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Assessment of bacterial and fungal aerosol in different residential settings

Nasir, ZA and Colbeck, I (2010) 'Assessment of bacterial and fungal aerosol in different residential settings.' Water, Air, and Soil Pollution, 211 (1-4). 367 - 377. ISSN 0049-6979

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Abstract

The concentration and size distribution of bacterial and fungal aerosol was studied in 15 houses. The houses were categorized into three types, based on occupant density and number of rooms: single room in shared accommodation (type I), single bedroom flat in three storey buildings (type II) and two or three bedroomed houses (type III). Sampling was undertaken with an Anderson six-stage impactor during the summer of 2007 in the living rooms of all the residential settings. The maximum mean geometric concentration of bacterial (5,036 CFU/m3, ± 2.5, n∈=∈5) and fungal (2,124 CFU/m 3, ± 1.38, n∈=∈5) aerosol were in housing type III. The minimum levels of indoor culturable bacteria (1,557 CFU/m3, ±1.5, n∈=∈5) and fungal (925 CFU/m3, ±2.9, n∈=∈5) spores were observed in housing type I. The differences in terms of total bacterial and fungal concentration were less obvious between housing types I and II as compared to type III. With reference to size distribution, the dominant stages for culturable bacteria in housing types I, II and III were stage 3 (3.3-4.7 μm), stage 1 (7 μm and above) and stage 5 (1.1-2.1 μm), respectively. Whereas the maximum numbers of culturable fungal spores were recovered from stage 2 (4.7-7 μm), in housing type I, and from stage 4 (2.1-3.3 μm) in both type II and III houses. The average geometric mean diameter of bacterial aerosol was largest in type I (4.7 μm), followed by type II (3.89 μm) and III (1.96 μm). Similarly, for fungal spores, type I houses had the highest average mean geometric diameter (4.5 μm), while in types II and III the mean geometric diameter was 3.57 and 3.92 μm, respectively. The results indicate a wide variation in total concentration and size of bioaerosols among different residential settings. The observed differences in the size distributions and concentrations reflect their variable airborne behaviour and, as a result, different risks of respiratory exposure of the occupants to bioaerosols in various residential settings. © 2010 Springer Science+Business Media B.V.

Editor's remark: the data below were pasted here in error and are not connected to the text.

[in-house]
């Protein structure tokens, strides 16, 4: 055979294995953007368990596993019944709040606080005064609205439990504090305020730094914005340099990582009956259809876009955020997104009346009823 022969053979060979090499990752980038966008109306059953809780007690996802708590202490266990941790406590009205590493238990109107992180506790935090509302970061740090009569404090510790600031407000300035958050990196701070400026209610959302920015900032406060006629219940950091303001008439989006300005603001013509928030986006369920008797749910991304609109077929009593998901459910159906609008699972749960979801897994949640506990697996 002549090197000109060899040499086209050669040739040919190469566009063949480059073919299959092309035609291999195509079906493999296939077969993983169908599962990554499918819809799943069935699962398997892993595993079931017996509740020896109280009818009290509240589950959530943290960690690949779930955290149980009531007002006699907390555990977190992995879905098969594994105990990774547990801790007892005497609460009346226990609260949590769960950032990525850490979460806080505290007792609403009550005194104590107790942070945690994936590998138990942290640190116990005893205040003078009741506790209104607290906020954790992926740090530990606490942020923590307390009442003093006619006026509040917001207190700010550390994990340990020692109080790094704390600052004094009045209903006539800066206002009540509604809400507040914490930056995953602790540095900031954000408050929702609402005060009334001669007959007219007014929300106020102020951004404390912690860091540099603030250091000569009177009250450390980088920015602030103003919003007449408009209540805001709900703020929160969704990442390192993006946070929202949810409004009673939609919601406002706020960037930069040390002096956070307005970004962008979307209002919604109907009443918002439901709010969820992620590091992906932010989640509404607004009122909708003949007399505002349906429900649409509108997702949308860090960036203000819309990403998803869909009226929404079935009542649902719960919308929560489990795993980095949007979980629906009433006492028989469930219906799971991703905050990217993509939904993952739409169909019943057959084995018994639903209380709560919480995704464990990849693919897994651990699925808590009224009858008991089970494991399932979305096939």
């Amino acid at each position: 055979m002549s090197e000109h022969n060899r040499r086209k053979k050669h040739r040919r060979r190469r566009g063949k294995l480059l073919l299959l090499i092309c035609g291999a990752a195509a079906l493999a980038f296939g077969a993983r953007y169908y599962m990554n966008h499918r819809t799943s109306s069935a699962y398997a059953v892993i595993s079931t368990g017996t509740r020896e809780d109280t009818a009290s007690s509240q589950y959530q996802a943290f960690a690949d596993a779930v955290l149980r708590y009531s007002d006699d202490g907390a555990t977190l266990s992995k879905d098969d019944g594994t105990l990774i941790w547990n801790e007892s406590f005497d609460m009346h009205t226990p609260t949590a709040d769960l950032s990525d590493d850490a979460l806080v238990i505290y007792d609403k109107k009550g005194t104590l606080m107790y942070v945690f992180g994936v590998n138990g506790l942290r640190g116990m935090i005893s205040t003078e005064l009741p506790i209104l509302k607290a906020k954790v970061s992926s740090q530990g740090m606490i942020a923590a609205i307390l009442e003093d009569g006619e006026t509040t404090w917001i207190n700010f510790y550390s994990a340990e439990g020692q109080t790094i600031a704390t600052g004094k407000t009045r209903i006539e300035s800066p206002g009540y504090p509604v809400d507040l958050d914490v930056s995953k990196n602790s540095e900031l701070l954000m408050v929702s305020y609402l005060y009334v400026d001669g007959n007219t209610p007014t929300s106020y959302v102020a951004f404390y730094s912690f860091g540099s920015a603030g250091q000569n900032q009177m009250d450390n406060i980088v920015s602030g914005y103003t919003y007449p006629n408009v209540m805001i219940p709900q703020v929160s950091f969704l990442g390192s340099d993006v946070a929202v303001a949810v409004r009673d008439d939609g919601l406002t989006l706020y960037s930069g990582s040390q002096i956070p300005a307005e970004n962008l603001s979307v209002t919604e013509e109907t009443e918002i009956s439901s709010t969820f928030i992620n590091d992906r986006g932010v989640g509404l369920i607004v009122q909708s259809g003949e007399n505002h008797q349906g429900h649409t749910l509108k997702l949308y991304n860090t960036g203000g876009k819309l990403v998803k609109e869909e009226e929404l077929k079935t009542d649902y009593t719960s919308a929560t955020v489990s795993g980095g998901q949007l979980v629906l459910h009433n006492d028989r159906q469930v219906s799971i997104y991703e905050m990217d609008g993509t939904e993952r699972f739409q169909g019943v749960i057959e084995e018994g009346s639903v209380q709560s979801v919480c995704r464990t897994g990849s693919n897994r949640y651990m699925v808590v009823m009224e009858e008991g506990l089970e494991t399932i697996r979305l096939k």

Item Type: Article
Subjects: Q Science > QH Natural history > QH301 Biology
Divisions: Faculty of Science and Health > Life Sciences, School of
Depositing User: Jim Jamieson
Date Deposited: 06 Oct 2011 14:54
Last Modified: 19 Aug 2019 17:15
URI: http://repository.essex.ac.uk/id/eprint/791

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